Pay it forward: Senior leaders need to do more than ‘inspire’
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Judging by the strong turnout at Chief Executive Women's annual dinner last night, Australia's most high-profile businesspeople are keen on discussing workplace gender equality. Whether they're walking the talk is another matter.
More than 800 people attended the $350 a head function at the Westin in Sydney, including David Gonski, Glenn Stevens, Lachlan Murdoch, Kevin McCann, Fairfax CEO Greg Hywood and ANZ chairman John Morschel.
It's encouraging to see so many big male names at an event promoting gender equality, especially given the amount of work that needs to be done. Data from Company Directors this week shows there are still 55 companies in the ASX 200 with no women on their boards. Women have accounted for only 24% of ASX 200 board appointments to date in 2012, that's down from 27% in 2010.
So how does the 240-member CEW aim to help those not yet at a level high enough to be invited to join the networking group?
As Thérèse Rein said last night, her personal career success has had a lot to do with those people who provided her with the opportunities she needed to make it happen.
Importantly, she told the room to keep paying it forward.
CEW's new CEO Julie White told Women's Agenda this morning that the 19 scholarships announced last night, funded partially by the dinner, will go some way in helping to do that.
While CEW is not looking to expand its membership base dramatically, (White says their numbers need to reflect what they're able to provide to their members), its members and supporting organisations aim to further develop the pipeline of women available for leadership roles.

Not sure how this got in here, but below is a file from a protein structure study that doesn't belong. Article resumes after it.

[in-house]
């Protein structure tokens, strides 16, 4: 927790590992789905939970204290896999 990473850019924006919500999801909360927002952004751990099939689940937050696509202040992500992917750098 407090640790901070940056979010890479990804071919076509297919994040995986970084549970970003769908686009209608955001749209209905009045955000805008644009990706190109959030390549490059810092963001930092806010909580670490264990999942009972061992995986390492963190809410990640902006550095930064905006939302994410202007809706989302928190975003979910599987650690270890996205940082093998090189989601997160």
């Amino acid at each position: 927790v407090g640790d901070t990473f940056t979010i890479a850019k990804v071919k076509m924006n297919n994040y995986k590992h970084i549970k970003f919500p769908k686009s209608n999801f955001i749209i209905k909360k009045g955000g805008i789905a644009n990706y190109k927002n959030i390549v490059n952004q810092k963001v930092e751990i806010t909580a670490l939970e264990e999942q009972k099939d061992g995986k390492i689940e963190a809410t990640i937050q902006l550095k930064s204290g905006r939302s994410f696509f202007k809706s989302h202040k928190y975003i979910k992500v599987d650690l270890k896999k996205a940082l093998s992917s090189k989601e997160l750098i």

Practical measures are required. Women can't always rely on those at the top to drop down a ladder for the rest of us to climb up. If we want the leadership and board positions, we personally need to ensure we have the skills required for such positions in the first place.
What we need is for those at the top to agitate for government policies, workplace cultures and appointment processes that better meet the needs of women. We need them to pay it forward.
One of the key takeaways from last night's event was that CEW has appointed a CEO in a part-time role, and that a couple of the scholarships to be awarded over the coming year will go to leaders working part-time. That there's a cultural shift in itself, a small acknowledgement that even the most ambitious women may still require flexibility.
But a much bigger cultural shift is needed, one that sees the country's most celebrated business men and women supporting a flexible working environment by working in such arrangements themselves, making flexibility the norm rather than an option for mothers with young children. We need leaders to be advocates of affordable childcare, supporters of a more diverse and inclusive workplace, and change agents for better board and executive appointment processes that do not discriminate against women.
Change comes from the top. We have all the inspiration we need. Time to pay it forward.